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This was originally posted at my blog Cyborgology – click here to view the original post and to read/write comments.

The recent and popular Hipstamatic war photos depict contemporary soldiers, battlefields and civilian turmoil as reminiscent of wars long since passed. War photos move us by depicting human drama taken to its extreme, and these images, shot with a smartphone and “filtered” to look old, create a sense of simulated nostalgia, further tugging at our collective heart strings. And I think that these photos reveal much more.

Hipstamatic war photographs ran on the front page of the New York Times [the full set] last November, and, of course, fake-vintage photos of everyday life are filling our Facebook, Tumblr and Twitter streams. I recently analyzed this trend ina long essay called The Faux-Vintage Photo, which is generating a terrific response. I argue that we like faux-vintage photographs because they provide a “nostalgia for the present”; our lives in the present can be seen as like the past: more important and real in a grasp for authenticity.

If faux-vintage photography is rooted in authenticity, then what is more real than war? If the proliferation of Hipstamatic photographs has anything to do with a reaction to our increasingly plastic, simulated, Disneyfied and McDonaldized worlds, then what is more gritty than Afghanistan in conflict? In a moment where there is a shortage of and a demand for authenticity (the gentrification of inner-cities, “decay porn” and so on), war may serve as the last and perhaps ultimate bastion of authenticity. However, as I will argue below, war itself is in a crisis of authenticity, creating rich potential for its faux-vintage documentation. Read More »

This essay, like the one I posted last month on faux-vintage photography, is me hashing out ideas as part of my larger dissertation project on self-documentation and social media. Part I is found here.A barrage of media stories are professing the “Death of Anonymity,” the “End of Forgetting” and an “Era of Omniscience.” They are screaming a sensationalism that is part of the larger project to drum up fear about how “public” we are when using social media. While there are indeed risks involved with using social media, these articles engage in a risky hyperbole that I will try to counter-balance here.

Part I of this essay rethought claims of hyper-publicity by theoretically reorienting the concept of publicity itself. Using theorists like Bataille and Baudrillard, I argue that being public is not the end of privacy but instead has everything to do with it. Social media is more like a fan dance: a game of reveal and conceal. Today, I will further take to task our collective tendency to overstate publicity in the age of social media. Sensationalizing the risks of “living in public” perpetuates the stigma around an imperfect social media presence, intensifying the very risk we hope to avoid. But first, let’s look at examples of this sensationalism.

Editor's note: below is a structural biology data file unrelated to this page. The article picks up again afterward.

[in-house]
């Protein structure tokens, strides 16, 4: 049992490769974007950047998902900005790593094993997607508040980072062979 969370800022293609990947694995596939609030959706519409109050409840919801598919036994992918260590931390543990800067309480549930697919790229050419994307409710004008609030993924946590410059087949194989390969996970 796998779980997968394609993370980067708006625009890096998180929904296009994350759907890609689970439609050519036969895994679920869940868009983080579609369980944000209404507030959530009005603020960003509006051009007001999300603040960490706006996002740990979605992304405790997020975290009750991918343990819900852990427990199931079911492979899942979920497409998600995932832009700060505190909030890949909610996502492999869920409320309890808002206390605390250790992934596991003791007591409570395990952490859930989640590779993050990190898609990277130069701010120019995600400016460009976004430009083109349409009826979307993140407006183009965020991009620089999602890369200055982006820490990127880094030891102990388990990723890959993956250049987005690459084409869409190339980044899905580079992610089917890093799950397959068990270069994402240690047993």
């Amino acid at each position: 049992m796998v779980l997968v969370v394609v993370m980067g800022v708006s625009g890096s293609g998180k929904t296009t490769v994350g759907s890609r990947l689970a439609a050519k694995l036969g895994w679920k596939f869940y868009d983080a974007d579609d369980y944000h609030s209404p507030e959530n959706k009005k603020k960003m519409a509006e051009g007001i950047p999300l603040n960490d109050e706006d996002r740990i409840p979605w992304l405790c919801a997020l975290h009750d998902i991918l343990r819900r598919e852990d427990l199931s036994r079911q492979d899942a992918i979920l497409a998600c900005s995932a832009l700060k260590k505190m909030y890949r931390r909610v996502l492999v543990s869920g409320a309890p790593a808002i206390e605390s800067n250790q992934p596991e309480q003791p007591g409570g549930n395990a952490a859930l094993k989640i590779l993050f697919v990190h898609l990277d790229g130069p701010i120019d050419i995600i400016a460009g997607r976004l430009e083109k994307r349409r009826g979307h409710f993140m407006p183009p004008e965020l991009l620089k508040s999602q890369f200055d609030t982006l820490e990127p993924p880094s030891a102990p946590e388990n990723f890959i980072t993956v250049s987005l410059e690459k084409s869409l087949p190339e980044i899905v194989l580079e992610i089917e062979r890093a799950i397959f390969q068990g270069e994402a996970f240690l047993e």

I. Media Sensationalism
Pointing out the dangers of living public online is an important task, but sensationalizing this risk is all too common. Indeed, the media has a long history of sensationalizing all sorts of risks, creating fear to drum up ratings, sales, clicks and page-views. From sexting to cyberbullying to the loss of “deep” learning, political activism, and “real” social connections, I’ve written many times about how the media has found social media to be a particularly fertile space to exploit fear for profit. Read More »

This essay, like the one I posted last month on faux-vintage photography, is me hashing out ideas as part of my larger dissertation project on self-documentation and social media. Part II will argue that the media also overstate how public we have become, sensationalizing the issue to the point that the stigma associated with online imperfections erodes more slowly. It is no stretch to claim that we have become more public with social media. By “public” I mean that we are posting (1) more pieces information about ourselves online in (2) new ways (see the Zuckerberg Law of Information sharing), and are doing so more (3) honestly than ever before. We are connected to the web more often, especially given the rise of smart phones, and new layers of information are being invented, such as “checking in” geographically. And gone are the days when you could be anyone you want to be online; today we know that online activities are augmented by the physical world. People are mostly using their real names on Facebook and nearly everything one does there has everything to do with the offline world.